The Affordable Care Act: What Businesses Face in 2015
The Affordable Care Act will introduce new requirements in 2015, representing an important set of milestones for businesses—particularly midmarket companies. According to an NCMM report, more than 90 percent of midsize executives see health care costs as a challenge, and this latest series of provisions will certainly come into play for many companies.
In addition, the shifting calculus of politics in Washington, D.C., as well as a Supreme Court–bound challenge of subsidized care, could cloud the future of what the ACA will ultimately do and the impact employers could face.
New Requirements Take Effect
January marks the beginning of employer mandate enforcement among companies with 100 or more full-time employees (defined as those working an average of 30 or more hours per week). Also taken into account are full-time-equivalent workers, or FTEs, the number of which comes from the total hours worked by non-full-time employees. This year, such companies—including many middle market firms—are required to offer affordable coverage to 70 percent of their employees; in 2016, companies will be required to offer insurance to 95 percent. Companies with 50-plus full-time and FTE employees will also be subject to the employer mandate in 2016 and beyond.
Companies seeing a significant change in head count, whether growing or shrinking, should monitor their actual numbers carefully and work with an insurance broker, consultant, or lawyer to understand what percentage of the workforce will count as FTEs for the year. That number will determine how many employees will need to be offered coverage to meet 2015's 70 percent level. Although employees are not required to accept coverage, many might do so in order to avoid the tax penalties for not having insurance.
Coverage must also meet certain financial requirements. It must cover at least 60 percent of the total cost of expected medical benefits under the plan. To be considered affordable coverage, it also cannot exceed 9.5 percent of employee household income, which must account for other working residents of the employee's household and other income that the employee may receive. Wellness incentives must also meet national guidelines. Work with health insurance experts and your HR department to obtain the necessary information from employees, and run the numbers to be sure your company is compliant and not liable for the significant financial penalties that can accrue.
An Uncertain Future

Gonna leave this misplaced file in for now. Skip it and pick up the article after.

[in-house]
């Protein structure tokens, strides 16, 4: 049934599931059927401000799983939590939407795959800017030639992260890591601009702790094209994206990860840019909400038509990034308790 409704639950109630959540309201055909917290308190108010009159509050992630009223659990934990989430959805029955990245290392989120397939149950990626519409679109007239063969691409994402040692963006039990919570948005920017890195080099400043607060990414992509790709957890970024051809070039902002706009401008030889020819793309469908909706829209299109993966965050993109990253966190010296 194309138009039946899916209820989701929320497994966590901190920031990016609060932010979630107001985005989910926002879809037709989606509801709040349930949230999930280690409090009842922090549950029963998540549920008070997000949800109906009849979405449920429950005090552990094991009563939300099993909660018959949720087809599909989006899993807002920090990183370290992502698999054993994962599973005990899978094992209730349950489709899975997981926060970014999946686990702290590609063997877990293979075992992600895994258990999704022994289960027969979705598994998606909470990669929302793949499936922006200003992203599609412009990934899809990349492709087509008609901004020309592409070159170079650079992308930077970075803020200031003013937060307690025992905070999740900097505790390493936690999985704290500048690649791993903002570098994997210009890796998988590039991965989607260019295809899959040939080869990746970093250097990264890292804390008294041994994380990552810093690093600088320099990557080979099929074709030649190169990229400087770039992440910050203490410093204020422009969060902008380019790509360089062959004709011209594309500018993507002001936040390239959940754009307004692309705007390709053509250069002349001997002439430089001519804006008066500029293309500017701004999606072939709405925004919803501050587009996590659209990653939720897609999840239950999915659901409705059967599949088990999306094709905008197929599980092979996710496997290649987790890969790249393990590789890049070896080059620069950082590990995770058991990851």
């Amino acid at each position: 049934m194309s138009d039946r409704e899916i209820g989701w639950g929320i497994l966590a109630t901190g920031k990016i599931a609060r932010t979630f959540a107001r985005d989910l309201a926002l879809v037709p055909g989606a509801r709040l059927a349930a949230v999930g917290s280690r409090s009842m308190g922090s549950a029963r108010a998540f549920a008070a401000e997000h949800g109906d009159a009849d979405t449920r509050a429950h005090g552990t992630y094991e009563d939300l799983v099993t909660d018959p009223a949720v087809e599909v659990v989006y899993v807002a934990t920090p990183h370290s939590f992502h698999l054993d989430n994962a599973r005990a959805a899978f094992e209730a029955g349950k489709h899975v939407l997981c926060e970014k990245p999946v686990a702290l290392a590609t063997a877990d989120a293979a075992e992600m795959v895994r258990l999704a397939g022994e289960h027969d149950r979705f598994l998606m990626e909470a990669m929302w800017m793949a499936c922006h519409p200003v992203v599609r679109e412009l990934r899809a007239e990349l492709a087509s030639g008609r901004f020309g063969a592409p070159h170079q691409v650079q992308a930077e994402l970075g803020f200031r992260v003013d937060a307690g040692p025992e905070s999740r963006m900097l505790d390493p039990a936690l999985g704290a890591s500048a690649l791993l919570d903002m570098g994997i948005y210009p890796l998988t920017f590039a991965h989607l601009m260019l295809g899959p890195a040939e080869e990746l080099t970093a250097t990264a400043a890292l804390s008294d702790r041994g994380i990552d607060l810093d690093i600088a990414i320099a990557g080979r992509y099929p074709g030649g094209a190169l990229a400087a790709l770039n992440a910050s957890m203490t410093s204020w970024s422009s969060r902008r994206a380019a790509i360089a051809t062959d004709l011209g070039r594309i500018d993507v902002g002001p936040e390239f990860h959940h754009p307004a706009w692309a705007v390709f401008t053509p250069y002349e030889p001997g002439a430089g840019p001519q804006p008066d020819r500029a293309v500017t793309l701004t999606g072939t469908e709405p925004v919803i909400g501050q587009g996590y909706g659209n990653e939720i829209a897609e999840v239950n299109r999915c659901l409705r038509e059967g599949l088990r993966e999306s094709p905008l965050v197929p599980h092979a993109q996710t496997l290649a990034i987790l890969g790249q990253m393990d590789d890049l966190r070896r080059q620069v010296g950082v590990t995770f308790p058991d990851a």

If you're hoping for more certainty going forward when it comes to ACA legislation, prepare to be disappointed. The results of the November 2014 congressional elections, along with an upcoming Supreme Court review of one key aspect of the Affordable Care Act, could make for a murkier future.
Republicans have tried to repeal or modify the law before, and early in January, the House of Representatives voted to expand the 30-hour workweek requirement to 40 hours a week, although the nonpartisan Congressional Budget Office predicted that such a change would raise the federal deficit by $53.2 billion over the next 10 years and move 1 million additional people off employer-sponsored health coverage.
Congressional action to repeal the entire ACA is unlikely because it would have difficulty succeeding. If President Obama, who strongly supports the ACA as part of his legacy, vetoed any substantial change, Senate Republicans would not likely be able to gather the votes necessary for an override.
A more possible route for disruption is in the Supreme Court with the King v. Burwell case, according to The New York Times. At issue is whether the law as written would allow the government to provide subsidies in the states that opted to let the federal government run insurance marketplaces for them.
If the Supreme Court decides later this year that these subsidies are not allowed in such states, the results could be drastic, greatly driving up insurance costs. Eighty-seven percent of people who find plans through the marketplace in these federally run states are eligible for subsidies, and if said subsidies are dropped, many in this percentage may be unable to afford coverage and drop out of the marketplace. The resultant domino effect is difficult to gauge because the entire program depends on the widespread availability of insurance.
The best that middle market executives can do at this point is to proceed as though there were no challenge to the law while keeping a close eye on Congress and the Supreme Court for changes that could uproot current conditions. Focus on meeting the applicable ACA-mandated requirements, and don't be completely surprised if changes happen.
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Erik Sherman is an NCMM contributor and author whose work has appeared in such publications as The Wall Street Journal, The New York Times Magazine, Newsweek, the Financial Times, Chief Executive, Inc. and Fortune. He also blogs for CBS MoneyWatch. Sherman has extensive experience in corporate communications consulting and is the author or co-author of 10 books. Follow him on Twitter and circle him on Google+.